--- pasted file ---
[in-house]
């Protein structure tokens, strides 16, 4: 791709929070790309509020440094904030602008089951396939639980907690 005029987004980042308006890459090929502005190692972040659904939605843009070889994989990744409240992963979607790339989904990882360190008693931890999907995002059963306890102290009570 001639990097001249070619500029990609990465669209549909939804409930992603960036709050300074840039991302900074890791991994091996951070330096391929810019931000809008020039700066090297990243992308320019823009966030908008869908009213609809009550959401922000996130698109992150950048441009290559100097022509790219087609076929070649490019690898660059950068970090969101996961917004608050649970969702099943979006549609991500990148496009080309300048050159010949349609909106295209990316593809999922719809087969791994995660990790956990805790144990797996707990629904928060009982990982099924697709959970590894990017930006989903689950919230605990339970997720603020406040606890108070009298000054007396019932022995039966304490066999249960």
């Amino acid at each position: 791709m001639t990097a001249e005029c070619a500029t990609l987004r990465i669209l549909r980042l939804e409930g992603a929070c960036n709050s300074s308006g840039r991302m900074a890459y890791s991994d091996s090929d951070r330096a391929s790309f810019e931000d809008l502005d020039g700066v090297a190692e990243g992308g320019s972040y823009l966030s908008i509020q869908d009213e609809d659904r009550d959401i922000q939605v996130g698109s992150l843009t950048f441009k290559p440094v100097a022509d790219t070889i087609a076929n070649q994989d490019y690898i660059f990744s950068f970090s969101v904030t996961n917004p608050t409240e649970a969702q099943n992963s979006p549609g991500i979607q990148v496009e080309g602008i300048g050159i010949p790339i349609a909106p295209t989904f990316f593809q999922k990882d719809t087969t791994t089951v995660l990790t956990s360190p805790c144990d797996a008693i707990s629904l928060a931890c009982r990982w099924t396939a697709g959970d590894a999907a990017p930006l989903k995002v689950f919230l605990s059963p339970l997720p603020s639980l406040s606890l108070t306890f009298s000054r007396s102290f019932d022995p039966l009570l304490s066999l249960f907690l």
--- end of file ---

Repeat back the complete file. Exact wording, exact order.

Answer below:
[in-house]
């Protein structure tokens, strides 16, 4: 791709929070790309509020440094904030602008089951396939639980907690 005029987004980042308006890459090929502005190692972040659904939605843009070889994989990744409240992963979607790339989904990882360190008693931890999907995002059963306890102290009570 001639990097001249070619500029990609990465669209549909939804409930992603960036709050300074840039991302900074890791991994091996951070330096391929810019931000809008020039700066090297990243992308320019823009966030908008869908009213609809009550959401922000996130698109992150950048441009290559100097022509790219087609076929070649490019690898660059950068970090969101996961917004608050649970969702099943979006549609991500990148496009080309300048050159010949349609909106295209990316593809999922719809087969791994995660990790956990805790144990797996707990629904928060009982990982099924697709959970590894990017930006989903689950919230605990339970997720603020406040606890108070009298000054007396019932022995039966304490066999249960």
């Amino acid at each position: 791709m001639t990097a001249e005029c070619a500029t990609l987004r990465i669209l549909r980042l939804e409930g992603a929070c960036n709050s300074s308006g840039r991302m900074a890459y890791s991994d091996s090929d951070r330096a391929s790309f810019e931000d809008l502005d020039g700066v090297a190692e990243g992308g320019s972040y823009l966030s908008i509020q869908d009213e609809d659904r009550d959401i922000q939605v996130g698109s992150l843009t950048f441009k290559p440094v100097a022509d790219t070889i087609a076929n070649q994989d490019y690898i660059f990744s950068f970090s969101v904030t996961n917004p608050t409240e649970a969702q099943n992963s979006p549609g991500i979607q990148v496009e080309g602008i300048g050159i010949p790339i349609a909106p295209t989904f990316f593809q999922k990882d719809t087969t791994t089951v995660l990790t956990s360190p805790c144990d797996a008693i707990s629904l928060a931890c009982r990982w099924t396939a697709g959970d590894a999907a990017p930006l989903k995002v689950f919230l605990s059963p339970l997720p603020s639980l406040s606890l108070t306890f009298s000054r007396s102290f019932d022995p039966l009570l304490s066999l249960f907690l």